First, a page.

“Damn that Woodward and Bernstein.” –News correspondent in “Shock and Awe,” name-checking the reason he wanted to become an investigative journalist.
The difference between Woodward and Bernstein and Landay and Strobel is the former duo did work that led to a president’s resignation and were played by Redford and Hoffman in a celebrated movie, while the latter’s work was mostly ignored for a long time, and they’re being played by Harrelson and Marsden in a not-so-celebrated movie.
“Shock and Awe” is a film that deserves our attention, an early 2000s piece that couldn’t be timelier in its reminder of the vital importance of having a free press that considers it a patriotic duty to question our government at every turn.
Just like the Founding Fathers wanted it to be.
This film probably won’t have 1 percent of the impact of “All the President’s Men,” but this is not to disparage the vital journalism of Knight-Ridder reporters Jonathan Landay and Warren Strobel. Nor am I short-changing the talents of Woody Harrelson and James Marsden, who deliver outstanding performances as Landay and Strobel, respectively.
(At the time, Knight-Ridder provided stories to some 32 newspapers across the United States.)
From the opening establishing shot showing the U.S. Capitol and the Washington Monument with a plaintive French horn swelling on the score, veteran director Rob Reiner is harkening to his previous films “A Few Good Men” and “An American President.”
Although the timeline shifts back and forth a few times, the bulk of “Shock and Awe” is centered on the aftermath of the 9/11 attacks, when the George W. Bush administration quickly pivoted the focus from the bin Laden-led terrorists to Iraq and Saddam Hussein.
Harrelson’s Landay is a seasoned, cynical war correspondent, while Marsden’s Strobel is greener, more earnest. Reiner (quite good) has the Jason Robards/Ben Bradlee editor/mentor role as John Walcott, who does classic Movie News Editor things like asking the guys if they have multiple sources, barking at them to get out of his office, and delivering a stirring speech in the newsroom at just the right moment.
At times “Shock and Awe” is reminiscent of journalistic procedurals from “President’s Men” to “Spotlight” to “The Post,” and it gets the nitty-gritty details of an early 2000s newsroom just right. Reiner shows the journalists meeting with myriad sources, identified onscreen not by name but as “State Department Official” or “Intelligence Analyst” or “Senior Government Official” — just as they would be ID’d in stories. (A reminder that in the hands of real journalists, “anonymous source” does NOT mean Fake News.)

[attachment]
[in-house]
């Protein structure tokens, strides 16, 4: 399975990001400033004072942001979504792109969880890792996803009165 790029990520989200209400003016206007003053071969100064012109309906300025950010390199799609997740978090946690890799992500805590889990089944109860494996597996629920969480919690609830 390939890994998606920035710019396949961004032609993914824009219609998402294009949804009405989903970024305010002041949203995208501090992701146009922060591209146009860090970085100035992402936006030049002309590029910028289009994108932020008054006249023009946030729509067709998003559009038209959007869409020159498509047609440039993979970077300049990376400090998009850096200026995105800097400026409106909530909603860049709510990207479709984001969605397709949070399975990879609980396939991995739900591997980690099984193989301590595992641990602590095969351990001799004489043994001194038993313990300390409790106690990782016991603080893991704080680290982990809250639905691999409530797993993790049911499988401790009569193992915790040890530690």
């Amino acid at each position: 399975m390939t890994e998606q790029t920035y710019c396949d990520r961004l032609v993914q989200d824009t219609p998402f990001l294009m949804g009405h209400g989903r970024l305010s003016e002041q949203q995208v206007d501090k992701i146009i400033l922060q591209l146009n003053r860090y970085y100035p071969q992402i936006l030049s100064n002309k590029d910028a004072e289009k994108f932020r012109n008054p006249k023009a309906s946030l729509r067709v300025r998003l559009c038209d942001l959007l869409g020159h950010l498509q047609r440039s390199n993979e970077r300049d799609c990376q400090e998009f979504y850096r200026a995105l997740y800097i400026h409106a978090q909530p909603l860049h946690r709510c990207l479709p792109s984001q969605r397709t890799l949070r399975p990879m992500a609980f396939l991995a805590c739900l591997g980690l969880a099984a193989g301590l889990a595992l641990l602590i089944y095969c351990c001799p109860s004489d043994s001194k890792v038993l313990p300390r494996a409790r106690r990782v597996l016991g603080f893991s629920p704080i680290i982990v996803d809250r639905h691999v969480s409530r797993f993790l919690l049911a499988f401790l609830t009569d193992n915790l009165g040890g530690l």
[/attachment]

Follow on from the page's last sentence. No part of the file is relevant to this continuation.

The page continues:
Says a Middle East Expert: “To lump together a secular leader like Saddam with an Islamic extremist like bin Laden is simply to have no understanding of the Muslim world.”
Meanwhile, we see news footage of Bush talking about “the axis of evil,” Cheney saying he believes U.S. troops “will be greeted as liberators” in Iraq, and Rumsfeld at a Pentagon briefing in 2002, delivering his infamous “There are known knowns …” response.
Madness. And yet the mainstream media dutifully went with the narrative that Saddam was building WMD, and there was little choice but to invade Iraq. (Meanwhile, bin Laden had slipped away to Pakistan.)
“We are Knight-Ridder,” says Walcott. “We’re not NBC … ABC, the New York Times, the Washington Post. … If every other news organization wants to be stenographers for the Bush administration, let them. We don’t write for people who send other people’s kids to war. We write for people who send their kids to war.”
In a perfect stroke of casting, Tommy Lee Jones shows up as Joe Galloway, the legendary journalist awarded the Bronze Star for heroics during the early stages of the Vietnam War. (Mel Gibson played Galloway in the movie “We Were Soldiers” — and the first time we see Galloway here, it’s at a press conference for the movie. Nice touch!)
Walcott convinces his old pal to get back in the game, and Galloway reinforces the efforts of Landay and Strobel to prove all this talk of WMD is just an excuse to start a war.
When Bush tells the nation, “This is a fact. It cannot be denied. …. [Hussein] has weapons of mass destruction,” Galloway turns to Walcott and dryly remarks, “It’s a good thing he can draw on all that experience he got while NOT serving in the National Guard.”
The story loses momentum with a corny romance subplot involving Marsden’s Strobel and Jessica Biel’s Lisa. (It’s a bit of a stretch to see these two beautiful people awkwardly exchanging pleasantries at the world’s saddest Valentine’s Day Singles Mixer.) And at times the speechifying gets too heavy-handed.
Mostly, though, “Shock and Awe” is a powerful reminder of the mass con job that led to thousands of American servicemen and women being killed or injured (and thousands of Iraqi casualties), some $2 trillion in spending — and the discovery of zero WMD’s.
In a coda, “Shock and Awe” tells us, “The New York Times eventually apologized to is readers” for its false and misleading reporting, led by Judith Miller’s stories that were later determined to be based on false information.
Miller appears in a clip with Jon Stewart, who says she got it wrong.
“Almost everybody got it wrong,” replies Miller. “Except Knight-Ridder.”
Vertical Entertainment presents a film directed by Rob Reiner and written by Joey Hartstone. Rated R (for language including some sexual references). Running time: 90 minutes. Opens Friday at Streets of Woodfield in Schaumburg and Village Crossing in Skokie.